Encouraging folks not to drink and drive is a good idea with many ways of implementation. You could make it harder to drink, you could make it harder to drive, you could make it easier to get home. Or, you could simply remind young men of the danger that they might fuck a girl who isn’t really that hot. That’s what Tennessee did in a recent—and even more recently cancelled—campaign to raise awareness.
Reporting at the Tennessean, Jordan Buie and Natalya Neysa Alund note that the Tennessee Governor’s Highway Safety Office took some heat for their messages aimed at young men to help them realize they’ve had too much to drink. They write:
The campaign boasts slogans that refer to girls looking “hotter” when guys are under the influence and finding out “a marginally good-looking girl” later is “chatty,” “clingy” or “your boss’s daughter” as signs that maybe a man has had too much to drink.
Here’s a photo of the coasters sent out as part of the campaign, which a server at Nashville bar/restaurant Charlie Bob’s found offensive:
Drunk driving: Just like fucking a 2, am I right?
Also in the bathroom at Charlie Bob’s was a flier that read: “After a few drinks the girls look hotter and the music sounds better. Just remember: If your judgment is impaired, so is your driving.”
The Tennessean got to the bottom-dwelling bottom of it:
The fliers and coasters seem to be part of a form of “social norms marketing” mentioned by the Governor’s Highway Safety Office in a 2015 Highway Safety Performance Plan. The plan said this type of marketing targets high-risk populations with messages about normal behaviors, as opposed to “commonly held beliefs about exaggerated substance abuse norms.”
Another part of the campaign mimics the graffiti on the inside a bathroom stall in one section of the highway safety office website, impaired.tntrafficsafety.org. In the section called “Legends of the Stall,” behaviors such as binge drinking, promiscuity and cleaning up vomit with a cat are among the activities of featured graffiti characters who, at the end of their nights, choose not to drive home drunk.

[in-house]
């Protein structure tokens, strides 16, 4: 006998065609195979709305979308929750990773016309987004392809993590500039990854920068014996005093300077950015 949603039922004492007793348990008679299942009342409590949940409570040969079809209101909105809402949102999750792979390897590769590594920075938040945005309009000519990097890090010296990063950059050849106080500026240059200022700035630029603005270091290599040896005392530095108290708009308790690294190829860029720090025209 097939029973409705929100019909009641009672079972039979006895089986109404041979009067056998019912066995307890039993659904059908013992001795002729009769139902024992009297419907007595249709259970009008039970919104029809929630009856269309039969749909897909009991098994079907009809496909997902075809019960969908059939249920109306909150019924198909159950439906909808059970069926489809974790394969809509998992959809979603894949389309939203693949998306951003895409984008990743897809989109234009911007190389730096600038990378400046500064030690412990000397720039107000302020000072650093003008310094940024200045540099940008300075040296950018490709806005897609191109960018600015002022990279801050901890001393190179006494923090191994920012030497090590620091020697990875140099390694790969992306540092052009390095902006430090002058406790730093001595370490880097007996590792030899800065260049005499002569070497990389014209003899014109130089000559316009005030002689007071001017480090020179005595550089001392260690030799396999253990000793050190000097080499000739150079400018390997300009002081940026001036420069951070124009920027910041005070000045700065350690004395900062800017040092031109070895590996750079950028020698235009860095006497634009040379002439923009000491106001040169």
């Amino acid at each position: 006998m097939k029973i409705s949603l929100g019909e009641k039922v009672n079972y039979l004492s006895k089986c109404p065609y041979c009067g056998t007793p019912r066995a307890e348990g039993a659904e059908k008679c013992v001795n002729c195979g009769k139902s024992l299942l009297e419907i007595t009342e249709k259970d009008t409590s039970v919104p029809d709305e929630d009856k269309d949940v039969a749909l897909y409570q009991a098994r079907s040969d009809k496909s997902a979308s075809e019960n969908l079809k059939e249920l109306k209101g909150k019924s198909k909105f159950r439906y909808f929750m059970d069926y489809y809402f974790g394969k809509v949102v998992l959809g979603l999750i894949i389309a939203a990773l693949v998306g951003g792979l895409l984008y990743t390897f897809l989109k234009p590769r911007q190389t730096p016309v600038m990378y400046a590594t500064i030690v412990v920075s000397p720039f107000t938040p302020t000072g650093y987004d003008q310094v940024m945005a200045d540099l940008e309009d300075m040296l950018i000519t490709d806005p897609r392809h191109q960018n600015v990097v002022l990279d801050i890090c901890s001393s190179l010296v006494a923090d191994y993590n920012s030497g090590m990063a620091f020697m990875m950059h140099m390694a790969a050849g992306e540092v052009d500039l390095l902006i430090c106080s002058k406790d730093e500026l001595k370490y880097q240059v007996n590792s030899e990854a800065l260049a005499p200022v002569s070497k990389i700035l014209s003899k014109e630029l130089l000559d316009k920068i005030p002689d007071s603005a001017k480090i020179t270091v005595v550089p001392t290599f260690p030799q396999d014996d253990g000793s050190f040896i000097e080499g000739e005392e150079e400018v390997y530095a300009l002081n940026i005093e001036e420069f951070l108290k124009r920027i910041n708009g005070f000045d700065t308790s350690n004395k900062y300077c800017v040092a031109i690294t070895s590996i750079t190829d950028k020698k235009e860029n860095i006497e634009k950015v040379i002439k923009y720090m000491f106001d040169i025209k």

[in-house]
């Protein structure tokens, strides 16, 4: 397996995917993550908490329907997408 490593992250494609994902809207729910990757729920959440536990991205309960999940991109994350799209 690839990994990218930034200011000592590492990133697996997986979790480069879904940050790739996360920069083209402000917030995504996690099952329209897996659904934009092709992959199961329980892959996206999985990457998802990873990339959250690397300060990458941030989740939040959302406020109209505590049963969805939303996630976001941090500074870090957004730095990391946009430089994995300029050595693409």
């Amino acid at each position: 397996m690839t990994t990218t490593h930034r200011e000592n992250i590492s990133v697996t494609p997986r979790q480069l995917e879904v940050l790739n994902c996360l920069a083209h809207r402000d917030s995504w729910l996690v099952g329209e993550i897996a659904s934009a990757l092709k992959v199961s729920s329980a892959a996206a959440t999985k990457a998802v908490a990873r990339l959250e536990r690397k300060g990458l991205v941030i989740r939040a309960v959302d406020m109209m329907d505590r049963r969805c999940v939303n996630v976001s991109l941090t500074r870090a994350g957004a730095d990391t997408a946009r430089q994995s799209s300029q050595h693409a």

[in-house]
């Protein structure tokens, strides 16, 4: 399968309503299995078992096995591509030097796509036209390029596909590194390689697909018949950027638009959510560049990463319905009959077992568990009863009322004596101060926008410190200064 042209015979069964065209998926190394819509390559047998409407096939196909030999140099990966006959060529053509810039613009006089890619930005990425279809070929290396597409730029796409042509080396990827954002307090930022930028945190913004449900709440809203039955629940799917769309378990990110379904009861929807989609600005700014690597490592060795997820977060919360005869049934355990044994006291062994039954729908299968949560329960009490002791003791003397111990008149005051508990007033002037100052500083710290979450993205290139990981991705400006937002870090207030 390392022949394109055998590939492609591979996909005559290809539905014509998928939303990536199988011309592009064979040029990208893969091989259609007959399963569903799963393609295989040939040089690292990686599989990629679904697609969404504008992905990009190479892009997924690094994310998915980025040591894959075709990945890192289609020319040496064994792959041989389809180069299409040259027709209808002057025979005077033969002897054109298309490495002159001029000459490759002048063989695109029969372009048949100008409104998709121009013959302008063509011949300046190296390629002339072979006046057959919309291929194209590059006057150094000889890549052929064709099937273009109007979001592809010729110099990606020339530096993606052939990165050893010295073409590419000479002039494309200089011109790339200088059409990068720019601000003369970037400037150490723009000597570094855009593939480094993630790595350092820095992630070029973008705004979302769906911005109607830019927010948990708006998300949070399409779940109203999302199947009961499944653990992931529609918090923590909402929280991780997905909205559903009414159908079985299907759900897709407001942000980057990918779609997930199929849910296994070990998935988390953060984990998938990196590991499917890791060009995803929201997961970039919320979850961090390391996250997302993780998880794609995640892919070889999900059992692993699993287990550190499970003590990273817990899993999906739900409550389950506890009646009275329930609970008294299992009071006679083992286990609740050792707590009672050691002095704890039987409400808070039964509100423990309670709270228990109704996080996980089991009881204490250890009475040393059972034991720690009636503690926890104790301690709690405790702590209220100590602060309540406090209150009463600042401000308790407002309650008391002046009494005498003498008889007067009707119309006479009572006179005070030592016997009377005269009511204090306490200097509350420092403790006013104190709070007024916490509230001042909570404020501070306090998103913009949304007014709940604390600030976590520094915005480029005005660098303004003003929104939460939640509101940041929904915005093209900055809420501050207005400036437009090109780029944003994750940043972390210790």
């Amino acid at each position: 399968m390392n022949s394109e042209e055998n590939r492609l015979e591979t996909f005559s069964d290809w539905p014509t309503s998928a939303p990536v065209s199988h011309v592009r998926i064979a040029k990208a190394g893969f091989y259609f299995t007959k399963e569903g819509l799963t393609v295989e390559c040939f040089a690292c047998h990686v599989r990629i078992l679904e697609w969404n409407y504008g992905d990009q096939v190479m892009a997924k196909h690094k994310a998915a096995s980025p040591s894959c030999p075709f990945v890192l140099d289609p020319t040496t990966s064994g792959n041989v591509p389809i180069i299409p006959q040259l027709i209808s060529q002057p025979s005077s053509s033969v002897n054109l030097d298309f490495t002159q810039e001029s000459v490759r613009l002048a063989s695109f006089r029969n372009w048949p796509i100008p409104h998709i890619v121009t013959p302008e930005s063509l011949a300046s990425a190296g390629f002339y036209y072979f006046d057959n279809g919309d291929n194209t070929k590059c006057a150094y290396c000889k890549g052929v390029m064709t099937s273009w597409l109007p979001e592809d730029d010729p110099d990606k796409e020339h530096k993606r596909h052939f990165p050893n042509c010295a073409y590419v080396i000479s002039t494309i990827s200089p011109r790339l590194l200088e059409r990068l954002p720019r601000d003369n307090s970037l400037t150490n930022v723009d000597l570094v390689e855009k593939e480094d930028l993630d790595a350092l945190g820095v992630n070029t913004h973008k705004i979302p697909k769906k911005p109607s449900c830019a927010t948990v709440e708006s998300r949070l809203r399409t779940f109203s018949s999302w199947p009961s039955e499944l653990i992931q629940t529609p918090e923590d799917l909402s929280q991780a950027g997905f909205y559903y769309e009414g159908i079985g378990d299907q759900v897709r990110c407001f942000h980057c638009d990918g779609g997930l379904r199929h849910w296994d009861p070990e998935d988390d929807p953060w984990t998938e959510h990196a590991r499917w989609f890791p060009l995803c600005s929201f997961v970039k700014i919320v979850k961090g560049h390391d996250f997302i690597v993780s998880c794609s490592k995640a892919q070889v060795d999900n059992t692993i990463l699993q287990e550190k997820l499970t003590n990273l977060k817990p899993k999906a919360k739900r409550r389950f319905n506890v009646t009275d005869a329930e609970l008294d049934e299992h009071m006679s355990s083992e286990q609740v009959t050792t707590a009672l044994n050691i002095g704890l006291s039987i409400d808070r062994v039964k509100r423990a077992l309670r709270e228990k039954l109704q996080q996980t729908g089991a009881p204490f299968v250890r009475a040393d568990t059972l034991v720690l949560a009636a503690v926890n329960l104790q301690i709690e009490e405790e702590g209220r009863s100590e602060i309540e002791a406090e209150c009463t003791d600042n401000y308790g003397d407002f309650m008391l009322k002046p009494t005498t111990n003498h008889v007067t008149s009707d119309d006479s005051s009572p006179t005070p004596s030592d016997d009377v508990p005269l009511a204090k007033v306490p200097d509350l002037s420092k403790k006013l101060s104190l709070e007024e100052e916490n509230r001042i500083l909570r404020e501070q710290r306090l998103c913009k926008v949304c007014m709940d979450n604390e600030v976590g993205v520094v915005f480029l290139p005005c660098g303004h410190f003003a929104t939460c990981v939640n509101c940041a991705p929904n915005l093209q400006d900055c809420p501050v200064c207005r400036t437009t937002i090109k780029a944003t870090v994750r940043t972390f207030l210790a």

…In one stall story, the drawing of an inebriated young man proclaims that although he bet everyone at the bar $100 he was the best dancer, he didn’t drive home drunk or sleep with a “creepy older woman” who got “lucky” that night.
Those creepy older women will getcha every time, won’t they? They should be lucky we even let them out of the house, in a legal sense!
Following complaints from consumers, bar-goers and a state representative, the videos, posters, and other associated materials are no longer up at the Tennessee traffic safety site section on drinking and driving. The Washington Post reports that the Tennessee Governor’s Highway Safety Office issued a statement via director Kendell Poole, reiterating that no state dollars were used for the campaign, and also:
“It was never the intent of the GHSO to be insensitive or insulting to women.”
The coasters, posters and table tents associated with the federally funded campaign “will no longer be distributed and are being removed from bars across the state,” Poole said, adding that a companion Web site has been shut down.
In one of the campaign’s radio ads a man who’s had too much to drink tells a woman she’d “be cuter with the lights off.”
A series of videos on the website involve a drunk man clumsily hitting on women and commenting on their looks.
“Plastic surgery would do wonders for your jaw structure and definitely your nose,” the man says.